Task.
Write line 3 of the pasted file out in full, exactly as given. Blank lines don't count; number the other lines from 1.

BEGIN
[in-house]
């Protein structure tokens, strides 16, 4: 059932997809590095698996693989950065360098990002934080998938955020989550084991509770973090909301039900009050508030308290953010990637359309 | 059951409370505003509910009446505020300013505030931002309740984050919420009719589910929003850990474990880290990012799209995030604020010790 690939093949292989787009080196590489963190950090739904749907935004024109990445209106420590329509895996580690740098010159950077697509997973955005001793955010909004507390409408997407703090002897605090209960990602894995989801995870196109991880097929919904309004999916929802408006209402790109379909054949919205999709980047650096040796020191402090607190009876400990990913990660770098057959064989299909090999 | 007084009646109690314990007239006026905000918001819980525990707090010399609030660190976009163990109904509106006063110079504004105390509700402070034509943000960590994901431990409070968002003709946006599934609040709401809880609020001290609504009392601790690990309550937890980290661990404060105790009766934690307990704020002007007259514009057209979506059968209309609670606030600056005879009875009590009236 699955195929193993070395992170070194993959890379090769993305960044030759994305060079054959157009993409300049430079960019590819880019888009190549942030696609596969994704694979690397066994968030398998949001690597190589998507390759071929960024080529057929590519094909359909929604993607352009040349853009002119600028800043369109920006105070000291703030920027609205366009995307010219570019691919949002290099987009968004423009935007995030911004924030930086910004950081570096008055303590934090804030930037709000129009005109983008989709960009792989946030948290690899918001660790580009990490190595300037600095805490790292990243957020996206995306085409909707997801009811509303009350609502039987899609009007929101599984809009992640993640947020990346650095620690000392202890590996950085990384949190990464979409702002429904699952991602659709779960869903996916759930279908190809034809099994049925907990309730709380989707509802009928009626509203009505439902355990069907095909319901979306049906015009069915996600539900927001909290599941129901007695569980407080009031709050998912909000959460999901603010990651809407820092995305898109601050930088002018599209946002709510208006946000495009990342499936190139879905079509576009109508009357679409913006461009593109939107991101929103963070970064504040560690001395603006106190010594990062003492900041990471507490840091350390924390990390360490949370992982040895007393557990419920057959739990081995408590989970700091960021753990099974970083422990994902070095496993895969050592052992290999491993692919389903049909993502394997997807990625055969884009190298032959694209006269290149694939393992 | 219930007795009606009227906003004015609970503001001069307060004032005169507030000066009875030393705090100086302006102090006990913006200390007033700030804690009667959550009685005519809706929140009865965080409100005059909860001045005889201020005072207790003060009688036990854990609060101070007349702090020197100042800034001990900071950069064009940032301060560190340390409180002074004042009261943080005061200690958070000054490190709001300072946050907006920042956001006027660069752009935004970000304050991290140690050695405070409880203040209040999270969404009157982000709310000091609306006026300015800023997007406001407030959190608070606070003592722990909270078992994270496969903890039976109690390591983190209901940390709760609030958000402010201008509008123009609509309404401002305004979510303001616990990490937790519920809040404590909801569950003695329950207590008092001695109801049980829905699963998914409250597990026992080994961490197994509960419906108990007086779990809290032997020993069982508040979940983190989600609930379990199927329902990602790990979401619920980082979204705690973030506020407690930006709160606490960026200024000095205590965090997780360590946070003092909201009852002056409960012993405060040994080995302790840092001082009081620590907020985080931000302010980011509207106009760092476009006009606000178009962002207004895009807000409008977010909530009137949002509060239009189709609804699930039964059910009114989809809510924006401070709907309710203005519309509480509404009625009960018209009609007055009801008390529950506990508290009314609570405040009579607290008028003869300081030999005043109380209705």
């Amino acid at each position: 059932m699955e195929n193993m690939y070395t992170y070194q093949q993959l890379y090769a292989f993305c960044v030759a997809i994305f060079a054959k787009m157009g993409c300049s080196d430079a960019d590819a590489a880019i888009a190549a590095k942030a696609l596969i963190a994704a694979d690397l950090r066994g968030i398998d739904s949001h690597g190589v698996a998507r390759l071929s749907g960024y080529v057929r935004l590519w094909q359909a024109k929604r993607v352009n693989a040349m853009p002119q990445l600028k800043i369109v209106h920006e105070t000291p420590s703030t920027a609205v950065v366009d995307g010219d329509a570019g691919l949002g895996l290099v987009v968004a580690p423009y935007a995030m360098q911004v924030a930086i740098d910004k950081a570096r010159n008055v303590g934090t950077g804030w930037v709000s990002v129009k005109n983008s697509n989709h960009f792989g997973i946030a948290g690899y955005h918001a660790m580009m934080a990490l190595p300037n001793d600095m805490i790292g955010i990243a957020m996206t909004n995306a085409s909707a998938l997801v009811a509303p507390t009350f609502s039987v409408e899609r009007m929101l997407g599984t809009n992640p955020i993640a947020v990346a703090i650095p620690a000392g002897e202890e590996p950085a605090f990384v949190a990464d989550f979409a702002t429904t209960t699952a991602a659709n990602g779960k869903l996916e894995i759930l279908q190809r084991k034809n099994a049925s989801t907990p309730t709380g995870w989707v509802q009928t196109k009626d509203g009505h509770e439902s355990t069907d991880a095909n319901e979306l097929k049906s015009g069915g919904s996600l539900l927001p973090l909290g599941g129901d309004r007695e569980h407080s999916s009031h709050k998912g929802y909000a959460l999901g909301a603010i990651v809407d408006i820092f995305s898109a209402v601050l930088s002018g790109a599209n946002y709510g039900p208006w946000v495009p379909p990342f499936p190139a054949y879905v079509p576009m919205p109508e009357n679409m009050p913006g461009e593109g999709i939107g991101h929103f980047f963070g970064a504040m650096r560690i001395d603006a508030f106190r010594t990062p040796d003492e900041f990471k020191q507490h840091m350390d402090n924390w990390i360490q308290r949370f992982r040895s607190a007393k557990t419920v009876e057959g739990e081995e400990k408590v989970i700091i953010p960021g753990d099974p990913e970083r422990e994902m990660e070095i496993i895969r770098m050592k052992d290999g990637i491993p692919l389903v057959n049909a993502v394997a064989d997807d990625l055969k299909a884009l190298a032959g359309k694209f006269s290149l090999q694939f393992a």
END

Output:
């Amino acid at each position: 059932m699955e195929n193993m690939y070395t992170y070194q093949q993959l890379y090769a292989f993305c960044v030759a997809i994305f060079a054959k787009m157009g993409c300049s080196d430079a960019d590819a590489a880019i888009a190549a590095k942030a696609l596969i963190a994704a694979d690397l950090r066994g968030i398998d739904s949001h690597g190589v698996a998507r390759l071929s749907g960024y080529v057929r935004l590519w094909q359909a024109k929604r993607v352009n693989a040349m853009p002119q990445l600028k800043i369109v209106h920006e105070t000291p420590s703030t920027a609205v950065v366009d995307g010219d329509a570019g691919l949002g895996l290099v987009v968004a580690p423009y935007a995030m360098q911004v924030a930086i740098d910004k950081a570096r010159n008055v303590g934090t950077g804030w930037v709000s990002v129009k005109n983008s697509n989709h960009f792989g997973i946030a948290g690899y955005h918001a660790m580009m934080a990490l190595p300037n001793d600095m805490i790292g955010i990243a957020m996206t909004n995306a085409s909707a998938l997801v009811a509303p507390t009350f609502s039987v409408e899609r009007m929101l997407g599984t809009n992640p955020i993640a947020v990346a703090i650095p620690a000392g002897e202890e590996p950085a605090f990384v949190a990464d989550f979409a702002t429904t209960t699952a991602a659709n990602g779960k869903l996916e894995i759930l279908q190809r084991k034809n099994a049925s989801t907990p309730t709380g995870w989707v509802q009928t196109k009626d509203g009505h509770e439902s355990t069907d991880a095909n319901e979306l097929k049906s015009g069915g919904s996600l539900l927001p973090l909290g599941g129901d309004r007695e569980h407080s999916s009031h709050k998912g929802y909000a959460l999901g909301a603010i990651v809407d408006i820092f995305s898109a209402v601050l930088s002018g790109a599209n946002y709510g039900p208006w946000v495009p379909p990342f499936p190139a054949y879905v079509p576009m919205p109508e009357n679409m009050p913006g461009e593109g999709i939107g991101h929103f980047f963070g970064a504040m650096r560690i001395d603006a508030f106190r010594t990062p040796d003492e900041f990471k020191q507490h840091m350390d402090n924390w990390i360490q308290r949370f992982r040895s607190a007393k557990t419920v009876e057959g739990e081995e400990k408590v989970i700091i953010p960021g753990d099974p990913e970083r422990e994902m990660e070095i496993i895969r770098m050592k052992d290999g990637i491993p692919l389903v057959n049909a993502v394997a064989d997807d990625l055969k299909a884009l190298a032959g359309k694209f006269s290149l090999q694939f393992a």